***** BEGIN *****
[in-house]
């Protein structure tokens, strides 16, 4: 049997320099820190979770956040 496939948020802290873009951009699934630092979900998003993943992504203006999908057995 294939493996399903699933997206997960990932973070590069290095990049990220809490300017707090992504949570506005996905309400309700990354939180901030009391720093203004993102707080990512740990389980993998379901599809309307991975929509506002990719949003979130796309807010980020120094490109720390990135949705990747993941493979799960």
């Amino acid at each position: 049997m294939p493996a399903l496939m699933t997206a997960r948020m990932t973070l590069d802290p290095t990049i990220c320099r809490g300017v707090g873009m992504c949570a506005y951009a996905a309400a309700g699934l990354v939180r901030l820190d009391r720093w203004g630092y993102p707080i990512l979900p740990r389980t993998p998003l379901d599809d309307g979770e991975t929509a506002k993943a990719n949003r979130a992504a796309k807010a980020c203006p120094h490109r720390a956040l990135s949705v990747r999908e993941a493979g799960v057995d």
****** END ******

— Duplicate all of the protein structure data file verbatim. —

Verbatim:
[in-house]
């Protein structure tokens, strides 16, 4: 049997320099820190979770956040 496939948020802290873009951009699934630092979900998003993943992504203006999908057995 294939493996399903699933997206997960990932973070590069290095990049990220809490300017707090992504949570506005996905309400309700990354939180901030009391720093203004993102707080990512740990389980993998379901599809309307991975929509506002990719949003979130796309807010980020120094490109720390990135949705990747993941493979799960």
């Amino acid at each position: 049997m294939p493996a399903l496939m699933t997206a997960r948020m990932t973070l590069d802290p290095t990049i990220c320099r809490g300017v707090g873009m992504c949570a506005y951009a996905a309400a309700g699934l990354v939180r901030l820190d009391r720093w203004g630092y993102p707080i990512l979900p740990r389980t993998p998003l379901d599809d309307g979770e991975t929509a506002k993943a990719n949003r979130a992504a796309k807010a980020c203006p120094h490109r720390a956040l990135s949705v990747r999908e993941a493979g799960v057995d």